I think integrity is so difficult for people/characters to acheive because our values can shift based on the situation. I love your idea of suspension of integrity. But is suspension the same as compromising?

    Hmmm, great things to contemplate!

  3. Nice post, Cat. Integrity is a tricky beast. Two people can appear to have integrity by an unbiased third, yet not see integrity in each other due to some difference in ideals. I always looked at integrity as being more about holding to your ideals as much as possible. Flopping around is not integrity.Evil people can have integrity, albeit not a very good version of it. Keep the info coming.

    • Thanks for stopping by and commenting! Your insights are fabulous.

      Like you, I worry about a shifting integrity and wonder if it’s akin to a GPA. It’s pretty easy to change at the start, but once you really live with a value for a while, is it harder to alter without a serious shift within yourself?

      This idea is what makes it so important for us as writers to lay the groundwork for any growth or fall in our characters. We must see the potential in the character as well as have a firm sense of the ideal we are working with. If we simply flop around whenever it suits the situation, our readers will cry foul on us!

      Great food for thought.

  4. Don’t think about it much but now that I do, I see that some of my favorite dark characters don’t have much integrity. They’ll say and do anything to get what they want, and don’t really care who they hurt.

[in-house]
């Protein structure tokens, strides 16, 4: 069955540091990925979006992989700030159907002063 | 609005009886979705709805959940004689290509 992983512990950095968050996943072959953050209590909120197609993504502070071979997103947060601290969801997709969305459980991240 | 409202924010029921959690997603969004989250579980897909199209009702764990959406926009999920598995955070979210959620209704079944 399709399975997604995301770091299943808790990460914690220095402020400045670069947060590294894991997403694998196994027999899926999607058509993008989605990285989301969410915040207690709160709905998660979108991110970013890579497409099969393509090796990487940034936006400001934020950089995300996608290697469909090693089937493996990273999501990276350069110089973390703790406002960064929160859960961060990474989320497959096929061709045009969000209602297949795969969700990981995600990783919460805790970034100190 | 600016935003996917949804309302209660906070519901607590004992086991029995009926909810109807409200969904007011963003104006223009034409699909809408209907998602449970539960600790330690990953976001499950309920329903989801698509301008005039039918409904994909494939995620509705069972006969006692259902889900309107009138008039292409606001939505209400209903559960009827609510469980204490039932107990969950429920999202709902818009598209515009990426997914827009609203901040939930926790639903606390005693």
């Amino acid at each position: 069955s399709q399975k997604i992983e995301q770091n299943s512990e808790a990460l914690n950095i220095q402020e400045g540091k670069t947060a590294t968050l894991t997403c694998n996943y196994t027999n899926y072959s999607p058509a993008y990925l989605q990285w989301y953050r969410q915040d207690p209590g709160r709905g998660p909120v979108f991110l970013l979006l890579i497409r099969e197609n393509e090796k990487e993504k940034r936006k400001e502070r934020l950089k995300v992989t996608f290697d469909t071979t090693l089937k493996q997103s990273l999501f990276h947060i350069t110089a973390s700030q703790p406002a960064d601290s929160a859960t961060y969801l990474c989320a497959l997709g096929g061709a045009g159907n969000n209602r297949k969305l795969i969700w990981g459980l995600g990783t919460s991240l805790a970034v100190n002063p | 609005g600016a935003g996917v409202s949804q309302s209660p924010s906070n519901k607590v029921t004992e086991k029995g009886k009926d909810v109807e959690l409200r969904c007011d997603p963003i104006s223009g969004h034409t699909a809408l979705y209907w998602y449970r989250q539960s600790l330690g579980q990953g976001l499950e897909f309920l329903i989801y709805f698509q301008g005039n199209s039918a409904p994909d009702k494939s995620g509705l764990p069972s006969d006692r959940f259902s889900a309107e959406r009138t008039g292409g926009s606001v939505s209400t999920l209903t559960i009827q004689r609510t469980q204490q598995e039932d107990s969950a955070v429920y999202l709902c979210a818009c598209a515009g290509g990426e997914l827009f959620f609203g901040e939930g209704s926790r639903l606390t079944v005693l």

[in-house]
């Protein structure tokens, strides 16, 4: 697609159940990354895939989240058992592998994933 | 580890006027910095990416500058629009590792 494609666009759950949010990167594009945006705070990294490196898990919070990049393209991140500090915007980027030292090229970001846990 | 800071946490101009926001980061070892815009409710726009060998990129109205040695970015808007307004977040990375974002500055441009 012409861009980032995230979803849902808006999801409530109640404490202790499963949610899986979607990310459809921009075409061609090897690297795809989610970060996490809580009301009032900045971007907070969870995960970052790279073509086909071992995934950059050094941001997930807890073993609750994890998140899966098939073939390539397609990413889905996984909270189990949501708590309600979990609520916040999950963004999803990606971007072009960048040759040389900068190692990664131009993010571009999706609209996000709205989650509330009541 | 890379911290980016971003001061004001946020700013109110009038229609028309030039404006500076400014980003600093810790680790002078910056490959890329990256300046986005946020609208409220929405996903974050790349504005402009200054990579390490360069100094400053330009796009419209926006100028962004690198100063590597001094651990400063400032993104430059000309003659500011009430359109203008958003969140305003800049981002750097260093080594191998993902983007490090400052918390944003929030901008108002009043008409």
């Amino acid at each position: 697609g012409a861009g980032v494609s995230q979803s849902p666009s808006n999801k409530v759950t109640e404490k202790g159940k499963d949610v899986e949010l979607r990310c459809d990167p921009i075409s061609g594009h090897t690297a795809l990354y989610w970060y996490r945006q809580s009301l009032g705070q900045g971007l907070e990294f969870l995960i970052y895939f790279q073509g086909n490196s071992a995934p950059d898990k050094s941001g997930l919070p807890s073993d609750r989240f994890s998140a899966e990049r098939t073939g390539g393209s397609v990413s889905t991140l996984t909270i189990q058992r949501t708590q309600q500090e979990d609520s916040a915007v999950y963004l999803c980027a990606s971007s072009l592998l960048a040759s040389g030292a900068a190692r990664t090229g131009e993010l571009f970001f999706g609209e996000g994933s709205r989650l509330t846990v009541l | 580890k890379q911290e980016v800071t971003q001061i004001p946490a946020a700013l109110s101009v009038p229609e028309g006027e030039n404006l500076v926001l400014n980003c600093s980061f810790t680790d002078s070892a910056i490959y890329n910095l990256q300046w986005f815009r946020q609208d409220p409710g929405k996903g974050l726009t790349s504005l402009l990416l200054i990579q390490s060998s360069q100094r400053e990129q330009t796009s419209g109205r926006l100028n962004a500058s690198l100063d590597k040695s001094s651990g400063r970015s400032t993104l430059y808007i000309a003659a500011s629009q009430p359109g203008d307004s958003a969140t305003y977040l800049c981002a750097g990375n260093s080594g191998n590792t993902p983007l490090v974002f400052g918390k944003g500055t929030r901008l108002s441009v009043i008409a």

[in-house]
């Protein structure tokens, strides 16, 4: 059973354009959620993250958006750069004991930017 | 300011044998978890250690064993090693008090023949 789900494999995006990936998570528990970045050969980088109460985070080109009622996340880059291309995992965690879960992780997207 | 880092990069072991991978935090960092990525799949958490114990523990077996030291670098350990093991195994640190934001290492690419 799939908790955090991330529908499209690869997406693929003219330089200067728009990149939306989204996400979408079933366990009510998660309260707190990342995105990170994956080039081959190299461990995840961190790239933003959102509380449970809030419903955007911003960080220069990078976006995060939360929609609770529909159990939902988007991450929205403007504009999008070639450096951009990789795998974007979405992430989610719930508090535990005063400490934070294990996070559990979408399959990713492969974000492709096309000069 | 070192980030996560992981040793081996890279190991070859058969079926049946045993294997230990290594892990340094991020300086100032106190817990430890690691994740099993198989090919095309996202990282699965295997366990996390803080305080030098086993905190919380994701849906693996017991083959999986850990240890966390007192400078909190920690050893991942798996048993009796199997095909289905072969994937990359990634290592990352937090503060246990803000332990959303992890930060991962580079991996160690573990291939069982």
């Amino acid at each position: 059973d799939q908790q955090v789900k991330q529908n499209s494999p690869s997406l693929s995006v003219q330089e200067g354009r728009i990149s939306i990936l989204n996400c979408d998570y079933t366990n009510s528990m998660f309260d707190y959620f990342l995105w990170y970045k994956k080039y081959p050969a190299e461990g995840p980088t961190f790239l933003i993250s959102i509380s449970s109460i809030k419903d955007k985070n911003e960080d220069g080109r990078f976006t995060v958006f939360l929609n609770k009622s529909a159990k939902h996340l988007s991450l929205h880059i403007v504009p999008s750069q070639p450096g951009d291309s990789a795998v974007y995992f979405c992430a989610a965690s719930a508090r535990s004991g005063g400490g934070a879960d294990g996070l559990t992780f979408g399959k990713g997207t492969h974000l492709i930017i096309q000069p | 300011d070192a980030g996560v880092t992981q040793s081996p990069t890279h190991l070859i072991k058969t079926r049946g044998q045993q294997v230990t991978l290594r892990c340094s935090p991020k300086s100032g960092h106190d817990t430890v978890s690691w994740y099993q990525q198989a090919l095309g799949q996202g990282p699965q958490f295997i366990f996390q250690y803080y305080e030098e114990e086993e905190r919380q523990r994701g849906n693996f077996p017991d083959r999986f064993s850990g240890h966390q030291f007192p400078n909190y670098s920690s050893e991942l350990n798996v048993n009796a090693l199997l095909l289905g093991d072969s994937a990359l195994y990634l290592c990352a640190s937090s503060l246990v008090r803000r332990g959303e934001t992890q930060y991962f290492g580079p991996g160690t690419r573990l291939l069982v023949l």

What I’ve done with my MC is make her make too many promises to too many people (including people in her past) and sort of loses all her integrity with certain people. But this is something that kills her inside.
    The person she wants to be most faithful to is the one who she has to lie to the most.
    So is integrity something you have or some transitory state that only works when you don’t have to make hard choices?
    Then again, once she makes those hard choices, she regains her integrity…but is it too late?

  5. See, Andrew, this is the very question. I personally think intrity is almost like a code of ethics you live by. They may not be great, but it’s the set of rules that you hold yourself accountable to–and that you show the world.

    Yet it can be extremely difficult to maintain integrity when you have hard choices to make.

    So, does a breach of integrity make completely knock you off the ladder and you have to start over again or do you get a grace period because you had a tough choice to make?

    Oh, boy. I feel like I’m back in college…

    Sounds like you are very aware of your character’s flaws and motivators.

    Thanks for commenting. I’ve got lots more to think about now!